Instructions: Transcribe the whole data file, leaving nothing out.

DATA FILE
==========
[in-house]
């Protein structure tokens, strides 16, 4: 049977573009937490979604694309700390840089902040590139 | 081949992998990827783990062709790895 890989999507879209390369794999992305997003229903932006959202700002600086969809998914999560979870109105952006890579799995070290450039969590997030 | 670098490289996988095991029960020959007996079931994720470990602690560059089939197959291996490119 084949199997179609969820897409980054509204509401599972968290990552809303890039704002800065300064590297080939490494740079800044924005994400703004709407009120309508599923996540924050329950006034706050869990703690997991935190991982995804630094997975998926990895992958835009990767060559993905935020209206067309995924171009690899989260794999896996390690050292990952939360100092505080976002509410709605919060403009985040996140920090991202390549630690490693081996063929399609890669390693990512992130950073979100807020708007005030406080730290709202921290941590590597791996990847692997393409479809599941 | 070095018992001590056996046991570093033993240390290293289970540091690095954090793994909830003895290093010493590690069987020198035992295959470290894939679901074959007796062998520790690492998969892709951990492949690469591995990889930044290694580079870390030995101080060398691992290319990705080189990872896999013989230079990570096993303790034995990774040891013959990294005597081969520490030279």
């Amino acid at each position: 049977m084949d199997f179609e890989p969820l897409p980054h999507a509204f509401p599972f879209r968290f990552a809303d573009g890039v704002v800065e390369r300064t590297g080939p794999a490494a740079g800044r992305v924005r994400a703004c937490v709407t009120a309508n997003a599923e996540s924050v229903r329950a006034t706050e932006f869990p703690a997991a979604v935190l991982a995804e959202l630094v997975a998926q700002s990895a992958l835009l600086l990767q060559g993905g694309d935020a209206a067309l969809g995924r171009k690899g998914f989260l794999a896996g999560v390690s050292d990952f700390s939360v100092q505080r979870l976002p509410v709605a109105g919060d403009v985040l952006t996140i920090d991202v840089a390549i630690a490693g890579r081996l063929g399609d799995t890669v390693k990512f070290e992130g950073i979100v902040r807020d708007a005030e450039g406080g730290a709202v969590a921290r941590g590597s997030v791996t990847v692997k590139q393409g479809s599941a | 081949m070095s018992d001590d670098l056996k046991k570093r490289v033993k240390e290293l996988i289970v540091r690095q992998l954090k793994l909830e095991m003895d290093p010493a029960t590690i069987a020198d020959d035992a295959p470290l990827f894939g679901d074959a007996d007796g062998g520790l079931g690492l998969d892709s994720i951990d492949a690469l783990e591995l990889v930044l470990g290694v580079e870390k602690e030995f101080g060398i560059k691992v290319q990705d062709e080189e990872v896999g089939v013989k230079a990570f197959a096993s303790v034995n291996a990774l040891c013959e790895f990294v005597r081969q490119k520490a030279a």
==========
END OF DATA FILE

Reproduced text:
[in-house]
């Protein structure tokens, strides 16, 4: 049977573009937490979604694309700390840089902040590139 | 081949992998990827783990062709790895 890989999507879209390369794999992305997003229903932006959202700002600086969809998914999560979870109105952006890579799995070290450039969590997030 | 670098490289996988095991029960020959007996079931994720470990602690560059089939197959291996490119 084949199997179609969820897409980054509204509401599972968290990552809303890039704002800065300064590297080939490494740079800044924005994400703004709407009120309508599923996540924050329950006034706050869990703690997991935190991982995804630094997975998926990895992958835009990767060559993905935020209206067309995924171009690899989260794999896996390690050292990952939360100092505080976002509410709605919060403009985040996140920090991202390549630690490693081996063929399609890669390693990512992130950073979100807020708007005030406080730290709202921290941590590597791996990847692997393409479809599941 | 070095018992001590056996046991570093033993240390290293289970540091690095954090793994909830003895290093010493590690069987020198035992295959470290894939679901074959007796062998520790690492998969892709951990492949690469591995990889930044290694580079870390030995101080060398691992290319990705080189990872896999013989230079990570096993303790034995990774040891013959990294005597081969520490030279």
């Amino acid at each position: 049977m084949d199997f179609e890989p969820l897409p980054h999507a509204f509401p599972f879209r968290f990552a809303d573009g890039v704002v800065e390369r300064t590297g080939p794999a490494a740079g800044r992305v924005r994400a703004c937490v709407t009120a309508n997003a599923e996540s924050v229903r329950a006034t706050e932006f869990p703690a997991a979604v935190l991982a995804e959202l630094v997975a998926q700002s990895a992958l835009l600086l990767q060559g993905g694309d935020a209206a067309l969809g995924r171009k690899g998914f989260l794999a896996g999560v390690s050292d990952f700390s939360v100092q505080r979870l976002p509410v709605a109105g919060d403009v985040l952006t996140i920090d991202v840089a390549i630690a490693g890579r081996l063929g399609d799995t890669v390693k990512f070290e992130g950073i979100v902040r807020d708007a005030e450039g406080g730290a709202v969590a921290r941590g590597s997030v791996t990847v692997k590139q393409g479809s599941a | 081949m070095s018992d001590d670098l056996k046991k570093r490289v033993k240390e290293l996988i289970v540091r690095q992998l954090k793994l909830e095991m003895d290093p010493a029960t590690i069987a020198d020959d035992a295959p470290l990827f894939g679901d074959a007996d007796g062998g520790l079931g690492l998969d892709s994720i951990d492949a690469l783990e591995l990889v930044l470990g290694v580079e870390k602690e030995f101080g060398i560059k691992v290319q990705d062709e080189e990872v896999g089939v013989k230079a990570f197959a096993s303790v034995n291996a990774l040891c013959e790895f990294v005597r081969q490119k520490a030279a």